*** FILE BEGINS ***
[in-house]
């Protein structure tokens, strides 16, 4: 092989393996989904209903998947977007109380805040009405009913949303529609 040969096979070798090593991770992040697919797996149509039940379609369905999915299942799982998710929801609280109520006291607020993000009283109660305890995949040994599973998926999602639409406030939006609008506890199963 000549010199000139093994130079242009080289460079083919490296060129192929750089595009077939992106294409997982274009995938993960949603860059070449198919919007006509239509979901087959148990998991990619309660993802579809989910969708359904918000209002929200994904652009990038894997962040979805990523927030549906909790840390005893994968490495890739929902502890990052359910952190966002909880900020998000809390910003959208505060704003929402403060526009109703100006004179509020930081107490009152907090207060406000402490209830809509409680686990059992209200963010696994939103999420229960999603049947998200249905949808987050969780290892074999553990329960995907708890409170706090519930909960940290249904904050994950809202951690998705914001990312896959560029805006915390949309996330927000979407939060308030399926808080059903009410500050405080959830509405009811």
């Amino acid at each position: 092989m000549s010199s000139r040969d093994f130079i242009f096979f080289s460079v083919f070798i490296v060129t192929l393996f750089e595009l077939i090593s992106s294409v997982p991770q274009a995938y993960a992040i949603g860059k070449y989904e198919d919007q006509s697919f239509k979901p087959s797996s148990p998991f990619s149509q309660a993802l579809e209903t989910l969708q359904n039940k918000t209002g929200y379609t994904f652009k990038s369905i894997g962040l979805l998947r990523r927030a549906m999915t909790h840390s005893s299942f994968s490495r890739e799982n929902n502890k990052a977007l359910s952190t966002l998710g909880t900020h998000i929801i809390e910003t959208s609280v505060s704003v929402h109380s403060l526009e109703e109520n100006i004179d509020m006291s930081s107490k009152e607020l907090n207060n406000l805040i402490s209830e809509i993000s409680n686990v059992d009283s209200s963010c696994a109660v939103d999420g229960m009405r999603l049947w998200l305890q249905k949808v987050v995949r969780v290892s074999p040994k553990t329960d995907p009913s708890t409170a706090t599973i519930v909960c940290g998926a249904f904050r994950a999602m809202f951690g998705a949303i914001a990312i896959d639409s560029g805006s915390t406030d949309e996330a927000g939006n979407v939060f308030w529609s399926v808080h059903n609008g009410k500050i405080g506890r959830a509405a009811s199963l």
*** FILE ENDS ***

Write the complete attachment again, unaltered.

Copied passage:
[in-house]
């Protein structure tokens, strides 16, 4: 092989393996989904209903998947977007109380805040009405009913949303529609 040969096979070798090593991770992040697919797996149509039940379609369905999915299942799982998710929801609280109520006291607020993000009283109660305890995949040994599973998926999602639409406030939006609008506890199963 000549010199000139093994130079242009080289460079083919490296060129192929750089595009077939992106294409997982274009995938993960949603860059070449198919919007006509239509979901087959148990998991990619309660993802579809989910969708359904918000209002929200994904652009990038894997962040979805990523927030549906909790840390005893994968490495890739929902502890990052359910952190966002909880900020998000809390910003959208505060704003929402403060526009109703100006004179509020930081107490009152907090207060406000402490209830809509409680686990059992209200963010696994939103999420229960999603049947998200249905949808987050969780290892074999553990329960995907708890409170706090519930909960940290249904904050994950809202951690998705914001990312896959560029805006915390949309996330927000979407939060308030399926808080059903009410500050405080959830509405009811």
């Amino acid at each position: 092989m000549s010199s000139r040969d093994f130079i242009f096979f080289s460079v083919f070798i490296v060129t192929l393996f750089e595009l077939i090593s992106s294409v997982p991770q274009a995938y993960a992040i949603g860059k070449y989904e198919d919007q006509s697919f239509k979901p087959s797996s148990p998991f990619s149509q309660a993802l579809e209903t989910l969708q359904n039940k918000t209002g929200y379609t994904f652009k990038s369905i894997g962040l979805l998947r990523r927030a549906m999915t909790h840390s005893s299942f994968s490495r890739e799982n929902n502890k990052a977007l359910s952190t966002l998710g909880t900020h998000i929801i809390e910003t959208s609280v505060s704003v929402h109380s403060l526009e109703e109520n100006i004179d509020m006291s930081s107490k009152e607020l907090n207060n406000l805040i402490s209830e809509i993000s409680n686990v059992d009283s209200s963010c696994a109660v939103d999420g229960m009405r999603l049947w998200l305890q249905k949808v987050v995949r969780v290892s074999p040994k553990t329960d995907p009913s708890t409170a706090t599973i519930v909960c940290g998926a249904f904050r994950a999602m809202f951690g998705a949303i914001a990312i896959d639409s560029g805006s915390t406030d949309e996330a927000g939006n979407v939060f308030w529609s399926v808080h059903n609008g009410k500050i405080g506890r959830a509405a009811s199963l």